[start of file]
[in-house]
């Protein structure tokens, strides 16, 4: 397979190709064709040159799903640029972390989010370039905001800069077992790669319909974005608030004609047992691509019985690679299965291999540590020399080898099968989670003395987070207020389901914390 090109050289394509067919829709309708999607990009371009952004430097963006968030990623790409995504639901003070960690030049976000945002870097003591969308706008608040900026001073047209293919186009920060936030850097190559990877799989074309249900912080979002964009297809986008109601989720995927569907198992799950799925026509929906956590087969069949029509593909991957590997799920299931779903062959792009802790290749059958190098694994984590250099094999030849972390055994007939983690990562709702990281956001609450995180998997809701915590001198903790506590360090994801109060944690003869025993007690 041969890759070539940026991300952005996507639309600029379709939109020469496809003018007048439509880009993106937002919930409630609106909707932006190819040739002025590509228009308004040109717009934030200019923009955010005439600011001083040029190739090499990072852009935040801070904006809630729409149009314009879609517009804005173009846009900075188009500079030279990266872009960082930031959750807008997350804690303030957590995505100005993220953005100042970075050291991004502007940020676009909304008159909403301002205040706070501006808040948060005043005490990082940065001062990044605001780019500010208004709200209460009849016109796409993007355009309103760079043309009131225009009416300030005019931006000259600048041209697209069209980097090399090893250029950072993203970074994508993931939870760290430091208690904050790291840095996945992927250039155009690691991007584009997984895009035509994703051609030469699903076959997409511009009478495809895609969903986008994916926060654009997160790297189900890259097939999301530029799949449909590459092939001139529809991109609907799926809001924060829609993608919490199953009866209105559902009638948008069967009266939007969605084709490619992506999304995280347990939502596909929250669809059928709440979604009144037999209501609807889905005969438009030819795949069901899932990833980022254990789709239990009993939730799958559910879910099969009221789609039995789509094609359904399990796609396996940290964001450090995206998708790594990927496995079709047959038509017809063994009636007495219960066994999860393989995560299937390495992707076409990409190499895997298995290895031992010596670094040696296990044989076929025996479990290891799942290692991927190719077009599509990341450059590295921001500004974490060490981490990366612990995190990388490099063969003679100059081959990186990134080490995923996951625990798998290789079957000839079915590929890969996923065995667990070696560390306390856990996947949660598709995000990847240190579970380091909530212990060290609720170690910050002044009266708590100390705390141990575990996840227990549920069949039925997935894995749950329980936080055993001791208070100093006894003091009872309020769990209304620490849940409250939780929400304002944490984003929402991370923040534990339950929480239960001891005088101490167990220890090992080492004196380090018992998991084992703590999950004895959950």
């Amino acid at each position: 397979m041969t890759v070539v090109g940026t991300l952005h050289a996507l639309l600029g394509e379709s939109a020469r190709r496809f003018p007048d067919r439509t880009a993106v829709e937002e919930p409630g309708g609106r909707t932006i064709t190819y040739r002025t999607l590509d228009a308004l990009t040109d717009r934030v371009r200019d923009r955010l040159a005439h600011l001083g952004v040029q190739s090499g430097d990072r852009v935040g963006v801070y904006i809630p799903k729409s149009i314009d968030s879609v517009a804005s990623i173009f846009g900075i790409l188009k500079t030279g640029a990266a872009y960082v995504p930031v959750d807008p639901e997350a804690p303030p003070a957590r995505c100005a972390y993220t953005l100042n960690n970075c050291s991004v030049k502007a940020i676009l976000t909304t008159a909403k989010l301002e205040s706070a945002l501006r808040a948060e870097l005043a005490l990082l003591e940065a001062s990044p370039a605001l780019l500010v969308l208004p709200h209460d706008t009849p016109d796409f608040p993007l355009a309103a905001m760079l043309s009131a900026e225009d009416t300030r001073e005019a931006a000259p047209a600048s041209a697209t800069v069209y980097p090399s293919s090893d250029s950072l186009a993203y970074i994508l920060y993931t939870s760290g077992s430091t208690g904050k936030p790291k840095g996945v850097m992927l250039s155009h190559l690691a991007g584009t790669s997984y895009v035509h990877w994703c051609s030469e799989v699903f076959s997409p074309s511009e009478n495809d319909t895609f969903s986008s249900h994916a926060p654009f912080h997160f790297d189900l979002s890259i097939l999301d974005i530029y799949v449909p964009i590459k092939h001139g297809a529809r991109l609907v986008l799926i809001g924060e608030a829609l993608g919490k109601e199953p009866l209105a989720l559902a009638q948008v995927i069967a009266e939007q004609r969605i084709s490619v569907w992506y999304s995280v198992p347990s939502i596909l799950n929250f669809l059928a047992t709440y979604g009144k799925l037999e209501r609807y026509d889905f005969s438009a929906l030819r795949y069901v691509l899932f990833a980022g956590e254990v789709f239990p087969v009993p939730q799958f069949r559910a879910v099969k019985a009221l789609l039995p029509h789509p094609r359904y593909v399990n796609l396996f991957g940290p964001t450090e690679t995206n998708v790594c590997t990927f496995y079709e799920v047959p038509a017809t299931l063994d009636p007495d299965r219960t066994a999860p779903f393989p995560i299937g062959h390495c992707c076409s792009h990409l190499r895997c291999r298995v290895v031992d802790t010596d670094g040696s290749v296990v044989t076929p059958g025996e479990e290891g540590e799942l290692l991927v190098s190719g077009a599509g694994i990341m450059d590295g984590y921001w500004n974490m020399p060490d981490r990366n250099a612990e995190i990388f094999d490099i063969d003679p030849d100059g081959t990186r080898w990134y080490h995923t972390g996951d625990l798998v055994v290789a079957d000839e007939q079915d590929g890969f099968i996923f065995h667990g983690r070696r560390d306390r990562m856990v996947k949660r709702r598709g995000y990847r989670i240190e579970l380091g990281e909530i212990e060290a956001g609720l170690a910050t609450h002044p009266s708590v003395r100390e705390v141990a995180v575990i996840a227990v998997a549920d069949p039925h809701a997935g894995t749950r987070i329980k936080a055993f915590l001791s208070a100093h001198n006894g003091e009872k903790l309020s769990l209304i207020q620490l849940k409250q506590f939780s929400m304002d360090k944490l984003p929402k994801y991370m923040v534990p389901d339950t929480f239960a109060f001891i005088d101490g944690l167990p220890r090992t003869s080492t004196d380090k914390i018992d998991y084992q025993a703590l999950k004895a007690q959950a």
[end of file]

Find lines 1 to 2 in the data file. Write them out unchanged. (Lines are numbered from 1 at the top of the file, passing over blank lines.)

[in-house]
């Protein structure tokens, strides 16, 4: 397979190709064709040159799903640029972390989010370039905001800069077992790669319909974005608030004609047992691509019985690679299965291999540590020399080898099968989670003395987070207020389901914390 090109050289394509067919829709309708999607990009371009952004430097963006968030990623790409995504639901003070960690030049976000945002870097003591969308706008608040900026001073047209293919186009920060936030850097190559990877799989074309249900912080979002964009297809986008109601989720995927569907198992799950799925026509929906956590087969069949029509593909991957590997799920299931779903062959792009802790290749059958190098694994984590250099094999030849972390055994007939983690990562709702990281956001609450995180998997809701915590001198903790506590360090994801109060944690003869025993007690 041969890759070539940026991300952005996507639309600029379709939109020469496809003018007048439509880009993106937002919930409630609106909707932006190819040739002025590509228009308004040109717009934030200019923009955010005439600011001083040029190739090499990072852009935040801070904006809630729409149009314009879609517009804005173009846009900075188009500079030279990266872009960082930031959750807008997350804690303030957590995505100005993220953005100042970075050291991004502007940020676009909304008159909403301002205040706070501006808040948060005043005490990082940065001062990044605001780019500010208004709200209460009849016109796409993007355009309103760079043309009131225009009416300030005019931006000259600048041209697209069209980097090399090893250029950072993203970074994508993931939870760290430091208690904050790291840095996945992927250039155009690691991007584009997984895009035509994703051609030469699903076959997409511009009478495809895609969903986008994916926060654009997160790297189900890259097939999301530029799949449909590459092939001139529809991109609907799926809001924060829609993608919490199953009866209105559902009638948008069967009266939007969605084709490619992506999304995280347990939502596909929250669809059928709440979604009144037999209501609807889905005969438009030819795949069901899932990833980022254990789709239990009993939730799958559910879910099969009221789609039995789509094609359904399990796609396996940290964001450090995206998708790594990927496995079709047959038509017809063994009636007495219960066994999860393989995560299937390495992707076409990409190499895997298995290895031992010596670094040696296990044989076929025996479990290891799942290692991927190719077009599509990341450059590295921001500004974490060490981490990366612990995190990388490099063969003679100059081959990186990134080490995923996951625990798998290789079957000839079915590929890969996923065995667990070696560390306390856990996947949660598709995000990847240190579970380091909530212990060290609720170690910050002044009266708590100390705390141990575990996840227990549920069949039925997935894995749950329980936080055993001791208070100093006894003091009872309020769990209304620490849940409250939780929400304002944490984003929402991370923040534990339950929480239960001891005088101490167990220890090992080492004196380090018992998991084992703590999950004895959950």